Last month, the US government made one of what will become several monthly payments to households with children, meant to spur spending and reduce economic hardship. In today’s Insight Flash, we take advantage of our unique demographic capability to isolate households with children, and to cross-reference that by income, to evaluate the impact of this payment.
Households with children began ramping spending in advance of the payment, moving from lower spend growth than shoppers without children the week of June 6 to slightly higher growth the weeks ending June 13 – July 11. This ramp spiked the week the actual payment was made, with spend growth among households with children outpacing spend growth among households without children by 3% for the week ending July 18. Interestingly, a lot of this spend appears to have been pulled forward, since the week ending July 25 spend growth among households with and without children was relatively on par.
These trends are consistent across regions, with spreads in growth between households with children and those without children widening prior to the tax credit and peaking the week ending July 18, 2021. The spread in that week was widest in the West at 5.6%, followed by 4.4% in the Midwest, 3.4% in the Northeast, and 2.0% in the South.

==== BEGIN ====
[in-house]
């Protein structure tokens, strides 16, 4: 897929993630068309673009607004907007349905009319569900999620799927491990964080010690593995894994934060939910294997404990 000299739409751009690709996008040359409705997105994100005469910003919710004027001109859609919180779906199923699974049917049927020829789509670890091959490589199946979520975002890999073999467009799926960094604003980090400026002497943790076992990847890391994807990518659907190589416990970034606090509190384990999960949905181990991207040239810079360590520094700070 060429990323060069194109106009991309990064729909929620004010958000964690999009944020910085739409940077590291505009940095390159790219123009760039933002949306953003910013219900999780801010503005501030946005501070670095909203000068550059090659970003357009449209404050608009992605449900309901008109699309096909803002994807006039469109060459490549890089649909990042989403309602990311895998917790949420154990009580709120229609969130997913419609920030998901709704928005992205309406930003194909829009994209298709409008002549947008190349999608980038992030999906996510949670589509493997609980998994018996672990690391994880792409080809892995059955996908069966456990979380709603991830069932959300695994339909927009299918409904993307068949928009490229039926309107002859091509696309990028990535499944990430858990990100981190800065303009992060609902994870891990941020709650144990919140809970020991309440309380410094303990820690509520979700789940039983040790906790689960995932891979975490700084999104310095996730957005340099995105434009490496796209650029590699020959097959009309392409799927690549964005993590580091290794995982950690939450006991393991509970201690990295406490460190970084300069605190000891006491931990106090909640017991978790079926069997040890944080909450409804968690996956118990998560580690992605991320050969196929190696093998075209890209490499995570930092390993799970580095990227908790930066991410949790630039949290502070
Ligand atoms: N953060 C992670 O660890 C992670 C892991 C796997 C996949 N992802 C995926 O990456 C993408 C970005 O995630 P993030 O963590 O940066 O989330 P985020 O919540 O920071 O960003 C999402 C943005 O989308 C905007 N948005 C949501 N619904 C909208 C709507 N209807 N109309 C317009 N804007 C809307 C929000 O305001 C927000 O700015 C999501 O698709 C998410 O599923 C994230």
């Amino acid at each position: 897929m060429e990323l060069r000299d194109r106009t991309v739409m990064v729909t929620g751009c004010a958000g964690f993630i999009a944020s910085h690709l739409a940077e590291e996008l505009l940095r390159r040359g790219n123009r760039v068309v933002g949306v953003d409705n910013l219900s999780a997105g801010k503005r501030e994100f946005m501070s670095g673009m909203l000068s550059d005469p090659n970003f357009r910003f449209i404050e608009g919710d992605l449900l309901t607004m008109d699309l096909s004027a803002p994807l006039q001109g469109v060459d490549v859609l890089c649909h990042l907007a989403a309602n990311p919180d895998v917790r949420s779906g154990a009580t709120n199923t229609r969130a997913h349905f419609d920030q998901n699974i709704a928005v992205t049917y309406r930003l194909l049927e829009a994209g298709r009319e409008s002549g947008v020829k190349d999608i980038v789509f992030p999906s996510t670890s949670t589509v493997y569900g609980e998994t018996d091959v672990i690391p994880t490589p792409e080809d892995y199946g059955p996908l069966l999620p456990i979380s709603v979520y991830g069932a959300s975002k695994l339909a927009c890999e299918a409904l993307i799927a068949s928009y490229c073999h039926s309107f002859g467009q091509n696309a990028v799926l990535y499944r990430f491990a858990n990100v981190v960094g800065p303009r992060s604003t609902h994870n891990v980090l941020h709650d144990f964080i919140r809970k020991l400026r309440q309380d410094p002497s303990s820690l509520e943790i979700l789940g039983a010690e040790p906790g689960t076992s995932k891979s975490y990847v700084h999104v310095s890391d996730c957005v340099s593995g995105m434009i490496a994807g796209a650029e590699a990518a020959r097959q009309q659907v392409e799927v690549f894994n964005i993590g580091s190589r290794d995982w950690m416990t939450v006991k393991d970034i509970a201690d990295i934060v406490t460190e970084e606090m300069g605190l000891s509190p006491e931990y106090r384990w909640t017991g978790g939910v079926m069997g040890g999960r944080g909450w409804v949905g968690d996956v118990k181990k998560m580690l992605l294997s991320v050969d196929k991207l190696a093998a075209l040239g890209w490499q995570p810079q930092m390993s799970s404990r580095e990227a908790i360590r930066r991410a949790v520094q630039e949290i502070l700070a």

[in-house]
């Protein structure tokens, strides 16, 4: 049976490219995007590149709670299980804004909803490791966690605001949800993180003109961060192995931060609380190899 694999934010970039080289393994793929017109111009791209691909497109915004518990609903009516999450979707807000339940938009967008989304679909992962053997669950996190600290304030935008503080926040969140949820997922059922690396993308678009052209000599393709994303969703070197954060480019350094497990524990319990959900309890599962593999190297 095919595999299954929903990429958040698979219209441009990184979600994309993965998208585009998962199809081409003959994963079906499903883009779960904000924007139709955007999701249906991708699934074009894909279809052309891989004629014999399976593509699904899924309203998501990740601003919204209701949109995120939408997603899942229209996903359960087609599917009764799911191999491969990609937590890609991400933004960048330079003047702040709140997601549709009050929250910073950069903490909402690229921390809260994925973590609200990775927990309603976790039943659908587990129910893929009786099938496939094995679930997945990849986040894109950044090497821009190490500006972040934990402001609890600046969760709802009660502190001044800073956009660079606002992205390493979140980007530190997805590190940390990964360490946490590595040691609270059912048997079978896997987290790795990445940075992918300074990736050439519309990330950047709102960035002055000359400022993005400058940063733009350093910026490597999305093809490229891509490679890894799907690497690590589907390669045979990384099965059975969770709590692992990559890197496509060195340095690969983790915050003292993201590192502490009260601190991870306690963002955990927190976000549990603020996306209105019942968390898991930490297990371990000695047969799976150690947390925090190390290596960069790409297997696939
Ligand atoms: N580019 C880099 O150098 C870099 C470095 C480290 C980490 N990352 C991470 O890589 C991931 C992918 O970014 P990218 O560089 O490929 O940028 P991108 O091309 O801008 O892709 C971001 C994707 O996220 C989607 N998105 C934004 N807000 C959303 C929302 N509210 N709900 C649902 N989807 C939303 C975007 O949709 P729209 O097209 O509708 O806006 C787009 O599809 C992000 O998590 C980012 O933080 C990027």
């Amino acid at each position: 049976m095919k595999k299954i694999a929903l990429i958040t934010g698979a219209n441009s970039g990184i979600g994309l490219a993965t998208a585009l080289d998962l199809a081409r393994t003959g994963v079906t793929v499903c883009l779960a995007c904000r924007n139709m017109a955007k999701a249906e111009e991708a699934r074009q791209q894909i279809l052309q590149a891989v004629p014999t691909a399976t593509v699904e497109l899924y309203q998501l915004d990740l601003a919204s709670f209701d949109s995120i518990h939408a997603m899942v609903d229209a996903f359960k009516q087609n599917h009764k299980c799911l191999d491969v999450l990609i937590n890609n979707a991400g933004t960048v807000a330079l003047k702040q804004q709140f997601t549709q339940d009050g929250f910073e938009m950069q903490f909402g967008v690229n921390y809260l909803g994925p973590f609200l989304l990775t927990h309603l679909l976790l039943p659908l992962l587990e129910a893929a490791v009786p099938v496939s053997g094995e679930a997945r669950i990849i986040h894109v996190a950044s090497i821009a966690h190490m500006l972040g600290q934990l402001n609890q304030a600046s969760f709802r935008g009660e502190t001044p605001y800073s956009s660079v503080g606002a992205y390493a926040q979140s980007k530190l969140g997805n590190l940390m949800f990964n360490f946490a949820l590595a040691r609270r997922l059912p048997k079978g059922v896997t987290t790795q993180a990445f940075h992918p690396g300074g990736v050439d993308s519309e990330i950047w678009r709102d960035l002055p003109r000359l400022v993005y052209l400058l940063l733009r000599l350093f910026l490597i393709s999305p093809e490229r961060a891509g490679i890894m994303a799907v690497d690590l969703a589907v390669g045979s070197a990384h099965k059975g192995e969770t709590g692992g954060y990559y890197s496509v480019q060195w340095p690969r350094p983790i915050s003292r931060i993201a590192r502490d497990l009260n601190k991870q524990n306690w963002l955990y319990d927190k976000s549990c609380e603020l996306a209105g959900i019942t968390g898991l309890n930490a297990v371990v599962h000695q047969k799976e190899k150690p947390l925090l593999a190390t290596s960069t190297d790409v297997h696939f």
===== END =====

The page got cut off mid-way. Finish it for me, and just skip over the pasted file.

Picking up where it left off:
The lowest income shoppers were most likely to have benefitted from the credit. During the week the credit was issued, those who made under $40,000 per year and also have children in their households spent almost three times as much as the overall panel at Dollar Stores on a share of wallet basis. They also spent about two and a half times as much of their wallet share at Multibrand Luxury stores. Other retailers overindexed to these major beneficiaries of the child tax credit appear to have been in Farm Retail, Quick Service Restaurants, and Family Dining.